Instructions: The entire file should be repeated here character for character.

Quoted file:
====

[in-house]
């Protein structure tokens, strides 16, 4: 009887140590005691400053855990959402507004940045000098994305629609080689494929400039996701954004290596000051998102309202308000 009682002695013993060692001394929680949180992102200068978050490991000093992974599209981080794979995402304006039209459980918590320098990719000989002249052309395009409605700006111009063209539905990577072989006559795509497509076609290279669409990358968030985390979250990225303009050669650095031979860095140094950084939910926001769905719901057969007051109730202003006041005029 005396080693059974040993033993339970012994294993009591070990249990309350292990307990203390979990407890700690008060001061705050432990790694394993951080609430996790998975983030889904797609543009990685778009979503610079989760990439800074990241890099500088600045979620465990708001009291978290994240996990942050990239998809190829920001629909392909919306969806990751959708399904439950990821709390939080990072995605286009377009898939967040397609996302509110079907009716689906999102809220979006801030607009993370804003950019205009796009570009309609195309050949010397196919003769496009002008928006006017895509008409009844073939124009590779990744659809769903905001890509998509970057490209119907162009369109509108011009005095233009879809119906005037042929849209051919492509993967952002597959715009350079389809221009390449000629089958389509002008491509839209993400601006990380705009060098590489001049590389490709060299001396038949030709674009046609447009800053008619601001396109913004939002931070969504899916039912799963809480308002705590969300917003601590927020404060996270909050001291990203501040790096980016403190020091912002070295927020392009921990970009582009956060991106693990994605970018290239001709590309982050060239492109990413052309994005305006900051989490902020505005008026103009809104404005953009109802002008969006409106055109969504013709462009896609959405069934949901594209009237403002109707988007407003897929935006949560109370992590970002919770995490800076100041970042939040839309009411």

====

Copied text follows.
[in-house]
């Protein structure tokens, strides 16, 4: 009887140590005691400053855990959402507004940045000098994305629609080689494929400039996701954004290596000051998102309202308000 009682002695013993060692001394929680949180992102200068978050490991000093992974599209981080794979995402304006039209459980918590320098990719000989002249052309395009409605700006111009063209539905990577072989006559795509497509076609290279669409990358968030985390979250990225303009050669650095031979860095140094950084939910926001769905719901057969007051109730202003006041005029 005396080693059974040993033993339970012994294993009591070990249990309350292990307990203390979990407890700690008060001061705050432990790694394993951080609430996790998975983030889904797609543009990685778009979503610079989760990439800074990241890099500088600045979620465990708001009291978290994240996990942050990239998809190829920001629909392909919306969806990751959708399904439950990821709390939080990072995605286009377009898939967040397609996302509110079907009716689906999102809220979006801030607009993370804003950019205009796009570009309609195309050949010397196919003769496009002008928006006017895509008409009844073939124009590779990744659809769903905001890509998509970057490209119907162009369109509108011009005095233009879809119906005037042929849209051919492509993967952002597959715009350079389809221009390449000629089958389509002008491509839209993400601006990380705009060098590489001049590389490709060299001396038949030709674009046609447009800053008619601001396109913004939002931070969504899916039912799963809480308002705590969300917003601590927020404060996270909050001291990203501040790096980016403190020091912002070295927020392009921990970009582009956060991106693990994605970018290239001709590309982050060239492109990413052309994005305006900051989490902020505005008026103009809104404005953009109802002008969006409106055109969504013709462009896609959405069934949901594209009237403002109707988007407003897929935006949560109370992590970002919770995490800076100041970042939040839309009411």